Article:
Over the last few months, Mini has presented countless new models: electric and combustion three-doors, five-doors and the Aceman. There's also the Countryman, based on the BMW X1, but that's not what we're talking about here. Instead, we're talking about all the new models that are four metres long or less. Presumed new models, as you can see on closer inspection.

How did we get here? Well, first there was the new five-door Mini, which is strikingly similar to its predecessor and then we recently happened to be at BMW World in Munich. There was a new three-door Mini with an internal combustion engine with hinged door handles, however, we remembered that the electric model had folding handles. So, we started to do some research.

Three-door electric Mini (2024, J01)

Let's start with the new three-door electric Mini. Officially available in Cooper E (184 PS, range of around 186 miles) and Cooper SE (218 PS, range of around 249 miles). Known internally as the J01, it measures 3,858 mm in length, 1,756 mm in width and has a wheelbase of 2,526 mm.

Mini Cooper SE (2024)

Mini Cooper SE (2024)

The J01 is a joint development with Great Wall Motors (GWM). It is technically related to the Ora 03. A closer look reveals a moulding on the bottom of the doors, which is not the case with the three-door petrol-engined version. There are also the aforementioned folding door handles and a 'small' bonnet at the front, which doesn't lift all the way up like the classic BMW Mini bonnet.

Mini 3-door thermal (2024, F66)

On the other hand, the three-door petrol Mini is 'just' an evolution of the previous model, even if its appearance has been strongly adapted from the U01. This is reflected in the internal code F66, the previous model being the F56.

Mini Cooper S (2024)

Mini Cooper S (2024)

Let's look at the dimensions: 3,876 mm long, slightly longer than the U01, but slightly narrower at 1,744 mm wide. The wheelbase of 2,495 mm matches that of its predecessor, the F56. At the front, the F66 is distinguished from its electric counterpart by a different grille, and the headlamps are also slightly different. The large 'clamshell' bonnet is clearly visible and, when opened, reveals almost the entire front of the vehicle.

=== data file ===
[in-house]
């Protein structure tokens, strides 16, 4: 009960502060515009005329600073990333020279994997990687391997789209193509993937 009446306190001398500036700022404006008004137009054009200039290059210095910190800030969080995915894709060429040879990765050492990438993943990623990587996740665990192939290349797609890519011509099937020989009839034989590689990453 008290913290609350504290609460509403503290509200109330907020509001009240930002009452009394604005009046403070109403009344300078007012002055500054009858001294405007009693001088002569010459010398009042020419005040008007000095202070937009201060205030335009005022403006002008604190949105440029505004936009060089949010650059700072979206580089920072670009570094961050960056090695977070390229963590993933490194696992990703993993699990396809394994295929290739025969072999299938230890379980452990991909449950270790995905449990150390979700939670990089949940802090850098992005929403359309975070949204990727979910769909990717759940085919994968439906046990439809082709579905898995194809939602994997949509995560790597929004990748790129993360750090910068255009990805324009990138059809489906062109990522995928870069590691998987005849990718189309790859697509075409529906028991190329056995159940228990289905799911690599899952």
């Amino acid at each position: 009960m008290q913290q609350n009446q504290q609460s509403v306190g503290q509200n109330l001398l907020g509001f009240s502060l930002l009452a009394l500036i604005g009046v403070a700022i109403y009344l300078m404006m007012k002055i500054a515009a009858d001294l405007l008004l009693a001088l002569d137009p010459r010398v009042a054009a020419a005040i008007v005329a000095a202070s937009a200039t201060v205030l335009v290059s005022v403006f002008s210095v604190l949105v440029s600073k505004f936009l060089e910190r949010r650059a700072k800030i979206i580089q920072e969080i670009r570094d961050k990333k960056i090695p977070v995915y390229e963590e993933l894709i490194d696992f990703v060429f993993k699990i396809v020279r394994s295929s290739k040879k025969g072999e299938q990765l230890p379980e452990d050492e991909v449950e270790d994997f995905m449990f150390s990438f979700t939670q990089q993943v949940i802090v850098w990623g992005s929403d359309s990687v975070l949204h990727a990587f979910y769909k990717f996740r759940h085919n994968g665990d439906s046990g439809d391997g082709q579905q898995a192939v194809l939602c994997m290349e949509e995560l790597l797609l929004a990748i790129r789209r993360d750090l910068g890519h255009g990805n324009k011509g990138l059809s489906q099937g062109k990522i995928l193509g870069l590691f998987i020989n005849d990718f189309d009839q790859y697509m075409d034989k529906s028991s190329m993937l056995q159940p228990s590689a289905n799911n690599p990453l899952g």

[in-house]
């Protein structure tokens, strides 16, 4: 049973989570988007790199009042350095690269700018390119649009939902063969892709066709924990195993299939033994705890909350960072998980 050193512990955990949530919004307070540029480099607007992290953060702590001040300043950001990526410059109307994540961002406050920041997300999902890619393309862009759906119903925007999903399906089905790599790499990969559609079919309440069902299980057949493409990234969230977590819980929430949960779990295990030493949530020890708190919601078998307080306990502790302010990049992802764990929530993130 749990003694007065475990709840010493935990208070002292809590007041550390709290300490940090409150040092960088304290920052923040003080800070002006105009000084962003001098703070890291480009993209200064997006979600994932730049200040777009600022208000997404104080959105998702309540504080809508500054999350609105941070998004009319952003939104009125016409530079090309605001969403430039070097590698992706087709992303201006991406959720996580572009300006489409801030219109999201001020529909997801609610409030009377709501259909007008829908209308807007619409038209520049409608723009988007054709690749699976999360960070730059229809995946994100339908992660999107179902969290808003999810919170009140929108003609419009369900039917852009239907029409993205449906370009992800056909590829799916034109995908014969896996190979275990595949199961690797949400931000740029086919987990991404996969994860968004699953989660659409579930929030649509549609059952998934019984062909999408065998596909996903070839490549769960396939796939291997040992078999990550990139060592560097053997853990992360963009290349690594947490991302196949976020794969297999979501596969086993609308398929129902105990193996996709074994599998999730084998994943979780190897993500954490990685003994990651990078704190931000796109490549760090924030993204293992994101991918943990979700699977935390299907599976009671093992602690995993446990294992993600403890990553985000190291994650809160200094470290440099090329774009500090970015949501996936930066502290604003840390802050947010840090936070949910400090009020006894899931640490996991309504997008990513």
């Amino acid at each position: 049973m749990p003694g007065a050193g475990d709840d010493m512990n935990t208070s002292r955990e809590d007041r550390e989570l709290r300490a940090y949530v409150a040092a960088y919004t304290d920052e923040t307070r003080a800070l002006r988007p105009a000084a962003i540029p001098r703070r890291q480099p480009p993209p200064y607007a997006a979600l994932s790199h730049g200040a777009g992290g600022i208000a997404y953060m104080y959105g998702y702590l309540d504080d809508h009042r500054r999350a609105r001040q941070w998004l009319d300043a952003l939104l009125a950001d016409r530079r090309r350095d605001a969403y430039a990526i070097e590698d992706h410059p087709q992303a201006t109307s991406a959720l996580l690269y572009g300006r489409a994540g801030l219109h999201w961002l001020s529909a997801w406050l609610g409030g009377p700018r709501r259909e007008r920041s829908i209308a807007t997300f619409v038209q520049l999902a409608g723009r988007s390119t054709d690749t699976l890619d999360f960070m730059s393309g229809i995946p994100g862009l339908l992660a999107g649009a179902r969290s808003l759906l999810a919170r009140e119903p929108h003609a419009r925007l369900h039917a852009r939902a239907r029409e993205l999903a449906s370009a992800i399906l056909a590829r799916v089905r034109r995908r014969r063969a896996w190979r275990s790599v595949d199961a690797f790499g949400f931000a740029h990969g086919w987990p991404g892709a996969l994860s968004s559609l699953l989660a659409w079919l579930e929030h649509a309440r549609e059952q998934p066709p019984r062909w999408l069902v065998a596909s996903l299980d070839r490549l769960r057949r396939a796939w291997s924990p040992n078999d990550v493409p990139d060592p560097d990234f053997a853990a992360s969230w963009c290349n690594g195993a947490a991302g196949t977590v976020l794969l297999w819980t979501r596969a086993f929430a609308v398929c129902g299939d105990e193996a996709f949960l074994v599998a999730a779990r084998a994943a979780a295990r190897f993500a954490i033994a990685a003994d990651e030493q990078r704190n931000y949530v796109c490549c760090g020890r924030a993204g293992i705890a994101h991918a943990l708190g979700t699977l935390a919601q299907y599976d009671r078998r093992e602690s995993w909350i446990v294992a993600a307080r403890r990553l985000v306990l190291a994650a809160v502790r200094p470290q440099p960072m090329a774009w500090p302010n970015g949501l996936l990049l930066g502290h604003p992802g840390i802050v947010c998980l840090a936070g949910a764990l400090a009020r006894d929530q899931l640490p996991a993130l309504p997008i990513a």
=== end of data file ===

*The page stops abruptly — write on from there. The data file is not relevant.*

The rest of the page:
Mini Cooper S (2024)

Mini Cooper S (2024)

Mini Cooper SE (2024)

Mini Cooper SE (2024)

Only the rear is adapted to the U01, as is the interior with the large circular OLED 'pizza' screen. And then there are the hinged-shaped door handles mentioned at the start.

The engines are pretty much a redesign too: 156 PS three-cylinder BMW B38 for the Cooper C, 204 PS four-cylinder B48 for the Cooper S. A John Cooper Works with as yet unknown power will follow, as will a 'new' Mini Cabriolet of similar design.

Mini 5-door thermal (2024, F65)

Mini is continuing in a similar vein with its 'new' five-door. At 4,036 mm long, 1,744 mm wide and 1,464 mm high, the body dimensions are almost identical to those of its predecessor, the F55, and the hoop door handles remain.

Mini Cooper 5-Türer (2024)

Mini Cooper 5 portes (2024)

The petrol engines match those of the three-door F66, i.e. Cooper C and Cooper S.

Mini Aceman (J05)

If you're wondering where the electric version of the five-door is, it wasn't on the previous model. But there is now an electric car with more doors, the Aceman. Known internally as the J05, it too uses the GWM platform.

Mini Aceman SE (2024)

Mini Aceman SE (2024)

Length: 4,070 mm, width 1,750 mm, wheelbase 2,606 mm. That's more than the J01, but there's no difference in terms of propulsion or range. Visually, the Aceman looks more like an SUV - door handles included. As yet, there are no plans to equip the Aceman with a combustion engine.

Gallery: Mini Aceman SE (2024)